At the top right corner of every PEP Web article, there is a button to convert it to PDF. Just click this button and downloading will begin automatically.
For the complete list of tips, see PEP-Web Tips on the PEP-Web support page.
Pollock, G.H. (1994). Validation in the Clinical Theory of Psychoanalysis: A Study in the Philosophy of Psychoanalysis: By Adolf Grünbaum, with an Introduction by Professor Philip S. Holzman. Madison, CT: International Universities Press (Psychological Issues Monograph 61). 1993. Pp. 417.. Int. J. Psycho-Anal., 75:416-417.
(1994). International Journal of Psycho-Analysis, 75:416-417
Validation in the Clinical Theory of Psychoanalysis: A Study in the Philosophy of Psychoanalysis: By Adolf Grünbaum, with an Introduction by Professor Philip S. Holzman. Madison, CT: International Universities Press (Psychological Issues Monograph 61). 1993. Pp. 417.
Review by: George H. Pollock
In a recent review of a book by Adam Phillips, Robert Coles (1993), the well-known child psychiatrist and writer, mentions one of his last conversations with Anna Freud before her death. She told Coles:
We have our way of understanding children, but there are other ways. There are so many things we don't choose to look at closely—even psychological matters of great importance. My father was always, in the beginning, trying to understand what was happening to him in his dreams, or his 'everyday life'. Later, he became more abstract, and I'm afraid many who followed him have forgotten that early, tremendously creative part of his life—in favor of the second part … It would be nice if psychoanalysis had a chance to regress [a wry smile, a twinkle to those tried eyes]—I mean [if it were to show] a greater interest in daily life for its own sake (p. 118).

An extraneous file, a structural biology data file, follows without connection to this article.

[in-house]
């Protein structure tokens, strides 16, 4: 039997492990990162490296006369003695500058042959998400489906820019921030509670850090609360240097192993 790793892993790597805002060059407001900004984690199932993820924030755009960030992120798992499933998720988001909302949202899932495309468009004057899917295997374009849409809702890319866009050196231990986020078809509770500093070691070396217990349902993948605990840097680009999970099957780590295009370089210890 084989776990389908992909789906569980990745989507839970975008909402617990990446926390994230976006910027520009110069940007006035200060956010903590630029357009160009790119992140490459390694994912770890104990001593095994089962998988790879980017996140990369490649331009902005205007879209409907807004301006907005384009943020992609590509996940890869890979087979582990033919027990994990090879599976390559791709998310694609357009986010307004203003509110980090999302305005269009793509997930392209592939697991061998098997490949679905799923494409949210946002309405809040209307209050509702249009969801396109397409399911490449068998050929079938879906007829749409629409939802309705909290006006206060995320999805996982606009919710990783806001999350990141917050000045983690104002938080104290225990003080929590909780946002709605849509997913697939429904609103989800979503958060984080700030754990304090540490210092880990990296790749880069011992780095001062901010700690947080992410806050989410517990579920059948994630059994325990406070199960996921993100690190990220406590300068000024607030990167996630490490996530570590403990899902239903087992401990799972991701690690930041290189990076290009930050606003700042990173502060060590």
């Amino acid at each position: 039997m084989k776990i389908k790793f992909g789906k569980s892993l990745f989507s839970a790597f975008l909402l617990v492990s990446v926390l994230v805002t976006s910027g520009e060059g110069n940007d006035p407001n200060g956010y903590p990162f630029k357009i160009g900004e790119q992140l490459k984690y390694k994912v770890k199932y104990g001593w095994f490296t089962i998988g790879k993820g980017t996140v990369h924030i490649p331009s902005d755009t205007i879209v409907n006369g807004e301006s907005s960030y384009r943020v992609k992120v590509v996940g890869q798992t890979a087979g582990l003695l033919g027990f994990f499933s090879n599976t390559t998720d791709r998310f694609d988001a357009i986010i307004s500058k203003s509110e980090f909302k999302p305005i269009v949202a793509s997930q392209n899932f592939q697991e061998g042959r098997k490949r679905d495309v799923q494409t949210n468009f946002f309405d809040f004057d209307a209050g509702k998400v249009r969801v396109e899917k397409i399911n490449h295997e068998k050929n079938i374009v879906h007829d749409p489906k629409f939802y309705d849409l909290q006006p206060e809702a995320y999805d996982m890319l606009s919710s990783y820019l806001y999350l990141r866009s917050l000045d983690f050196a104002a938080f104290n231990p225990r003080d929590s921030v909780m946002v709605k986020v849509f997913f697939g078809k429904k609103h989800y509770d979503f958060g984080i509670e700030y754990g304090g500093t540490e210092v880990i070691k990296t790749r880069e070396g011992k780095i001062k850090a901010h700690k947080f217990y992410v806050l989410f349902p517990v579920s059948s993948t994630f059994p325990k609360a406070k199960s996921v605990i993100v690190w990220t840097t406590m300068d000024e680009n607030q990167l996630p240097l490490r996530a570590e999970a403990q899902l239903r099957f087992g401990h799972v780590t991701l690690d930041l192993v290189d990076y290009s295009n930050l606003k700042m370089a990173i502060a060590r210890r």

Coles interpreted these comments to mean, 'let us not always brush aside what happens [phenomenology], in favor of ideas as all that happens, or ideas as the major, if not exclusive, lens for viewing what happens' (p. 118).
This emphasis on things and not just on abstract theoretical propositions that can be applied in Procrustean fashion to observations in and out of the consulting rooms is a 'major pronouncement'. Phillips's volume reminds us, as Coles notes, of 'how self-important and uptight psychoanalytic theorists (among others prone to wordy abstractions) can end up being' (Coles, 1993p. 199).
[This is a summary or excerpt from the full text of the book or article. The full text of the document is available to subscribers.]